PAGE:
See what Kendrick from Women in Mechanical Engineering (WME) has to say about advice for incoming freshmen.
Q: What advice do you have for incoming freshmen?
A: Freshman year can look daunting even though many common sources of fear such as living away from home aren’t applicable to the Fall 2020 semester. It’s still a big change and I’ll do my best to give you all the tips that helped me and the ones I wish I’d had. I was a freshman last year, so my advice should be fresh.
Be active in making friends and know that everyone’s looking to make new friends freshman year.
On a similar note, initiate hangouts.
Please, for the love of God, have a few fun questions on hand that aren’t “so what’s your major” for when you’re getting to know someone.
Join a mix of “just for fun” and major-specific orgs. Use HornsLink to sort through the masses.
This one isn’t applicable to Fall 2020 or for anyone who’s comfortable with public transportation, but it’ll be important eventually. The first few times you use the bus system, plan extra time into your trip. The public transit feature on Google Maps is your best option for planning trips, but its times aren’t always 100% accurate. Check the number of the bus before you get on.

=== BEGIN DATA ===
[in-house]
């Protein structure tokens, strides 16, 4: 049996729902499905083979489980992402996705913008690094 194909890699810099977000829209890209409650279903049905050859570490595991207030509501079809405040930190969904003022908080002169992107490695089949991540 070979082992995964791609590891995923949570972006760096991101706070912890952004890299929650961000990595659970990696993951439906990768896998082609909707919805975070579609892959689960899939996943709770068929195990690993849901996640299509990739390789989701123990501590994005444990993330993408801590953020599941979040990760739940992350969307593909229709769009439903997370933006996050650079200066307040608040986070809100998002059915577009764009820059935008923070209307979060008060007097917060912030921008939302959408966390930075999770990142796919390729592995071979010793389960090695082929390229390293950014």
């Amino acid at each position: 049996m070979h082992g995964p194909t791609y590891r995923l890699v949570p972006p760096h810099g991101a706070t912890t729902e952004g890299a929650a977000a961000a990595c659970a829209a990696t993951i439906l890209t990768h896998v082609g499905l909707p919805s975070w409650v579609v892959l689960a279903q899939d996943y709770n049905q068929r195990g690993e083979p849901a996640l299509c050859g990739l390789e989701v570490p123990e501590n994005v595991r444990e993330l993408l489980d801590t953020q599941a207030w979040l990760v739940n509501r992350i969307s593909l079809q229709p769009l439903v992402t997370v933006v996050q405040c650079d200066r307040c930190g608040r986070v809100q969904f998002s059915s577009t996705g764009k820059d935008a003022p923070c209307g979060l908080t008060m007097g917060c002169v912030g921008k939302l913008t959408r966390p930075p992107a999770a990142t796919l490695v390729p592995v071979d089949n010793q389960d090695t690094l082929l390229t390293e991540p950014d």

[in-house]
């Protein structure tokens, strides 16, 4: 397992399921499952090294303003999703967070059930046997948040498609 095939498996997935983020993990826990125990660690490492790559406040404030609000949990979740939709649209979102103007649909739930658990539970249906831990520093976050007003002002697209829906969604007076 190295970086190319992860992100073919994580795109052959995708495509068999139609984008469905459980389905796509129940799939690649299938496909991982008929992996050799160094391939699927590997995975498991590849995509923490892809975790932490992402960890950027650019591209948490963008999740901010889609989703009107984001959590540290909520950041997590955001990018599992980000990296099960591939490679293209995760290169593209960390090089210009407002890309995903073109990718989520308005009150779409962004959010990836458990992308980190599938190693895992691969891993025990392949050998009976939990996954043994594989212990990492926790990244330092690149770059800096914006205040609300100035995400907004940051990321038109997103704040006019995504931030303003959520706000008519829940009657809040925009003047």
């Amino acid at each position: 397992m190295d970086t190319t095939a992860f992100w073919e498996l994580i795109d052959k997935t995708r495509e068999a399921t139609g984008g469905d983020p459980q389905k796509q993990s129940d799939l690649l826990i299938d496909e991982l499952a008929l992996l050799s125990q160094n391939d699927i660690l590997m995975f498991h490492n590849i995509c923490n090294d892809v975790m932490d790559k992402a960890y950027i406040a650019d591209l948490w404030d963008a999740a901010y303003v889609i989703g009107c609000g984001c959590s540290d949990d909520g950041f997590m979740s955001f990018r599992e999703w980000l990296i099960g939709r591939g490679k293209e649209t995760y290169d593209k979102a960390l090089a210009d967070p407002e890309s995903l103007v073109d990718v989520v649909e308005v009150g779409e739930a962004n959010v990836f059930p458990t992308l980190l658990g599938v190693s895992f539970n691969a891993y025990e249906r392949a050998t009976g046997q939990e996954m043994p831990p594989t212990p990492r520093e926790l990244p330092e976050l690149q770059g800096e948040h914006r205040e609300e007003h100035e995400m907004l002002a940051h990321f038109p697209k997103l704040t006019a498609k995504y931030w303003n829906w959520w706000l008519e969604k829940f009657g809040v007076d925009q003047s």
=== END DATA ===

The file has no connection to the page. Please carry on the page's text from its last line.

Try new things to learn about yourself.
Housing rushes happen earlier than you’d think. You don’t have to give into the pressure, but don’t wait so long that your friends all have roommates.
Prioritize your mental health.
Don’t take your classes too seriously to the point where you’re missing out on professional opportunities or not involving yourself with campus.
Do your homework early so you can use a tutoring program or ask your professor/ TA for help on tough problems.
Use time between classes to squeeze in a few minutes of homework.
On the other hand, give yourself mental breaks when you feel yourself getting tired.
Attending UT gives you access to the Microsoft suite!! I did not know this for 1.5 semesters!! Go get it!! (click on Office 365 portal)
Don’t worry about looking dumb by asking a question or getting tutoring, no one’s thinking that.
Don’t try to conserve paper while taking notes.
Even if a class isn’t specific to your major, take it seriously as it’s teaching you soft skills.
Read your essays aloud to yourself or get text-to-speech to do it for you.
Fill your schedule with enough things to keep you busy throughout the day. Knowing how much you have to do will motivate you to work faster.
In general: let yourself be uncomfortable. Life is going to be different but as you acclimate things will fall into place and it will begin to feel normal. Oodles of people have done it before you and so can you!
You can find WME on social media here!
Facebook group: Women in Mechanical Engineering at UT
Women in Mechanical Engineering (WME) is a tight-knit community dedicated to helping female mechanical engineers at UT Austin expand their networks, develop improved professional and academic skills, and ultimately become the next-generation of female leaders in STEM.
This blog post was written by Kendrick Lemmond from WME. Kendrick is a sophomore mechanical engineering student and is WME's communications officer.